Our memories were treacherous and sere, –
For we knew not the month was October,
And we marked not the night of the year
(Ah, night of all nights in the year!) –
We noted not the dim lake of Auber
(Though once we had journeyed down here) –
Remembered not the dank tarn of Auber,
Nor the ghoul-haunted woodland of Weir.

And now, as the night was senescent
And star-dials pointed to morn –
As the star-dials hinted of morn –
At the end of our path a liquescent
And nebulous lustre was born,
Out of which a miraculous crescent
Arose with a duplicate horn –
Astarte’s bediamonded crescent
Distinct with its duplicate horn.

And I said: “She is warmer than Dian;
She rolls through an ether of sighs –
She revels in a region of sighs:
She has seen that the tears are not dry on
These cheeks, where the worm never dies,
And has come past the stars of the Lion
To point us the path to the skies –
To the Lethean peace of the skies –
Come up, in despite of the Lion,
To shine on us with her bright eyes –
Come up through the lair of the Lion,
With love in her luminous eyes.”

But Psyche, uplifting her finger,
Said: “Sadly this star I mistrust –
Her pallor I strangely mistrust:
Ah, hasten! -ah, let us not linger!
Ah, fly! -let us fly! -for we must.”
In terror she spoke, letting sink her
Wings until they trailed in the dust –
In agony sobbed, letting sink her
Plumes till they trailed in the dust –
Till they sorrowfully trailed in the dust.

I replied: “This is nothing but dreaming:
Let us on by this tremulous light!
Let us bathe in this crystalline light!
Its Sybilic splendour is beaming
With Hope and in Beauty tonight! –
See! -it flickers up the sky through the night!
Ah, we safely may trust to its gleaming,
And be sure it will lead us aright –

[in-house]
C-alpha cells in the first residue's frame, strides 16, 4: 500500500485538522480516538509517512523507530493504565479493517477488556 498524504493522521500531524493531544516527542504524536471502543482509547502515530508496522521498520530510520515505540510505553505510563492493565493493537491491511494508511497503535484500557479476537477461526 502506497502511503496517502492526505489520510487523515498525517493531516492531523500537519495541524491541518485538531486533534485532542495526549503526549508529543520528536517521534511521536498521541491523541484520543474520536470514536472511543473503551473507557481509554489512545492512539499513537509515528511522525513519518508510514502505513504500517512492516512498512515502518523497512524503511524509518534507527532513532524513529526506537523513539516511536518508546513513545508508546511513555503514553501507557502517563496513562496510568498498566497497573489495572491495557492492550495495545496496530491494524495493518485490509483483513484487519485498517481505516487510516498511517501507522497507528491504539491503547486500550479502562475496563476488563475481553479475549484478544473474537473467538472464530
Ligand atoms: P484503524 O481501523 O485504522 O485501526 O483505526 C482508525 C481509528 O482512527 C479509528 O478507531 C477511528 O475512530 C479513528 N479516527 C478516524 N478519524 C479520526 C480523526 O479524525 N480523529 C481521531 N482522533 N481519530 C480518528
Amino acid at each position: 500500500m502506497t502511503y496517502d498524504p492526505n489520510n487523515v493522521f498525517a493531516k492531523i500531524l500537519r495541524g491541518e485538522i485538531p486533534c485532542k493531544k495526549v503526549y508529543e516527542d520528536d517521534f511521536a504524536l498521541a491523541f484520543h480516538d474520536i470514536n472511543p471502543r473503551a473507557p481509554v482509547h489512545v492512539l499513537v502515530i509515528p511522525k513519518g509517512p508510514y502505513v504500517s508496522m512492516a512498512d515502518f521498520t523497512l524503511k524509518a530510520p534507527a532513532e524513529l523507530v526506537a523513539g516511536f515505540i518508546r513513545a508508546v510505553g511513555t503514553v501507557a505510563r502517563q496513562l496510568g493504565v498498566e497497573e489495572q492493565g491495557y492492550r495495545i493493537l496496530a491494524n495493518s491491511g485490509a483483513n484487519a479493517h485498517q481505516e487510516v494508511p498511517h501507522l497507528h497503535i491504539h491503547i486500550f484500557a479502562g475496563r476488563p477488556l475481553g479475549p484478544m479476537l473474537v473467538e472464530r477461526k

We safely may trust to a gleaming,
That cannot but guide us aright,
Since it flickers up to Heaven through the night.”

Thus I pacified Psyche and kissed her,
And tempted her out of her gloom –
And conquered her scruples and gloom;
And we passed to the end of the vista,
But were stopped by the door of a tomb –
By the door of a legended tomb;
And I said: “What is written, sweet sister,
On the door of this legended tomb?”
She replied: “Ulalume -Ulalume –
‘Tis the vault of thy lost Ulalume!”

Then my heart it grew ashen and sober
As the leaves that were crisped and sere –
As the leaves that were withering and sere;
And I cried: “It was surely October
On this very night of last year
That I journeyed -I journeyed down here! –
That I brought a dread burden down here –
On this night of all nights in the year,
Ah, what demon hath tempted me here?
Well I know, now, this dim lake of Auber –
This misty mid region of Weir –
Well I know, now, this dank tarn of Auber,
This ghoul-haunted woodland of Weir.”


Annabel Lee
A Dream Within A Dream
The Raven
To the River

The Masque of the Red Death: a Fantastic Short-Film Adaptation That Everyone Should Watch

When scouring the internet for Edgar Allan Poe film adaptations to watch, because that is what I do in my spare time/when I’m bored, I came across this beauty,

Part One
Part Two

It is quite short, but the cinematography is beautifully done and the ending gave me quite the, ehm, scare, which does not happen usually to me.